Those ordinarily skilled in the pertinent arts will recognize that in response to photons of light being imaged on the photocathode of an image intensifier tube module 100, a shower of photoelectrons is released in a pattern which matches the image. Conventionally, these photoelectrons are proportionally intensified by the use of one or more microchannel plates to produce a much more intense shower of electrons still matching the pattern of the image at the photocathode. The intensified shower of electrons is directed onto a phosphorescent screen within the image intensifier tube, and produces an image in visible light which replicates the image focused at the photocathode. This visible light image is visible through a window at the rear of the image intensifier tube module. The eyepiece lenses 108 project the visible light images from the modules 100 to the eyes of the user 10. Threaded axial movement of the cylindrical housing portions 106 and lenses 108 relative to the remainder of the bodies 94 allows focusing of the projected image to match the vision of the user 10.
Further considering the monocular scopes 76, it is seen in FIG. 4 that the chamber 98 communicates with a passage 110 defined in the ear 96. Further, this passage 110 communicates with a round hole transacting the ear 96. FIGS. 3 and 4 in conjunction show that a stepped and headed pivot shaft member 114 is received in the stepped hole 88 of knuckle member 86, through the hole 112 of the ear 96, and through the slot-like hole 68 and round hole 74 of each of the ears 64 and 66. More particularly, this pivot shaft member 114 includes a head portion 116 which is received into the stepped hole 88 of the knuckle member 86 and engages on a shoulder 118 of this hole. An O-ring sealing member 120 is carried in a groove 122 of the pivot shaft member 114, and sealingly engages the wall of hole 88 in knuckle member 86. Similarly, an O-ring sealing member 124 is carried in a groove 126 of the pivot shaft member 114, and sealingly engages the wall of hole 74 or 76 in the respective ear 64, or 66. At the ear 96 of the cylindrical body 94 of monocular scope members 76, the opposite surfaces are stepped, as can be best seen in FIG. 4. An inner step carries an O-ring sealing member 128, while an outer step carries an polymeric friction washer 130. These polymeric friction washers 130 engage the opposing surfaces of the ears 74, 76, and knuckles 86, as will be further explained.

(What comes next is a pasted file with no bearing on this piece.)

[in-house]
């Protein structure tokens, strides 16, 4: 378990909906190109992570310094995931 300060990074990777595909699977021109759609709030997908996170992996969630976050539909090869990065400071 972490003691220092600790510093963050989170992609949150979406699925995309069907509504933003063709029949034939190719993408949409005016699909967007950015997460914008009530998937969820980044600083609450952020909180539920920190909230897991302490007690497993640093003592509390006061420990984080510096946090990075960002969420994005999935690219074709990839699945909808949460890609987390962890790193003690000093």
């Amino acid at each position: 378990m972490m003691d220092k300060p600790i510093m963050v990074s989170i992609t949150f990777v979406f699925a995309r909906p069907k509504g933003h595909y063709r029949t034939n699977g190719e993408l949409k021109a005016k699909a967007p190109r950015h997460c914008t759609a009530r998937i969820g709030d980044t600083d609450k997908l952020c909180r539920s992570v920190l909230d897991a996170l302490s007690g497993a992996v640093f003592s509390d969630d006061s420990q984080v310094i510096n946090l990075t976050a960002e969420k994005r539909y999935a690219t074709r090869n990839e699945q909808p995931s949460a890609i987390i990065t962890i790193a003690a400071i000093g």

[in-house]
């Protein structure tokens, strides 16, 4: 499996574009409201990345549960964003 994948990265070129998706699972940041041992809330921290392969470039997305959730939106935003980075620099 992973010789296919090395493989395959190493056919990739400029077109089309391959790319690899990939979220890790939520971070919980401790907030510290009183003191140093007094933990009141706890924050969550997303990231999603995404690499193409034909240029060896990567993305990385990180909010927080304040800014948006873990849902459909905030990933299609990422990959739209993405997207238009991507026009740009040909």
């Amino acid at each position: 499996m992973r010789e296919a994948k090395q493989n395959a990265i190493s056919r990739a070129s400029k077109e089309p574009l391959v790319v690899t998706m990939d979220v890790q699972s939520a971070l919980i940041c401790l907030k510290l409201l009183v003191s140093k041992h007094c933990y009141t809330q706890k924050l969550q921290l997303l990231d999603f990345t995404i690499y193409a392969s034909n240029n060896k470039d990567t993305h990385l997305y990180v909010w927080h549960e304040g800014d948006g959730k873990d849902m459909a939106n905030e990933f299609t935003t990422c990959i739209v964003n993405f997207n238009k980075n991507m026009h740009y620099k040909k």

Viewing FIGS. 2 and 4, and especially FIG. 2, it is seen that forwardly of the ears 75, 76, and on the pivot shaft member 114, a pair of spring seat washers 132 engage the respective ear 74, 76, and sandwich a Belleville spring washer 134, followed by a somewhat larger protective washer 136. These washers are captured on the pivot shaft member 114 by a nut 138 threadably engaging a thread portion 140 of the pivot shaft member 114. Over these washers and nut 138 is received a conformal protective cap member 142. Viewing FIG. 2, it is seen that the pivot shaft member 114 defines a pair of opposed flats 144 (only one of which is fully shown in FIG. 2). The flats 144 engage the flats 70 of slot-like hole 68 so that the pivot shaft member 114 is non-rotational with respect to the central body portion 52.
Thus, it will be appreciated that when the nut 138 is drawn tight on pivot shaft member 114, the belleville spring washer 134 is partially collapsed. This spring washer provides for a nearly constant clamping force on the polymeric friction washers 130 despite thermal expansions and contractions of the various parts when the binocular night vision device 18 is used in differing temperature conditions. Also, it will be understood that the relative movement of knuckle member 86 along guide way 78 allows both the tightening of nut 138 on pivot shaft member 114, as well as the thermal expansion and contraction mentioned above, without these resulting in excessive stresses or strains in the structure of the BNVD 18.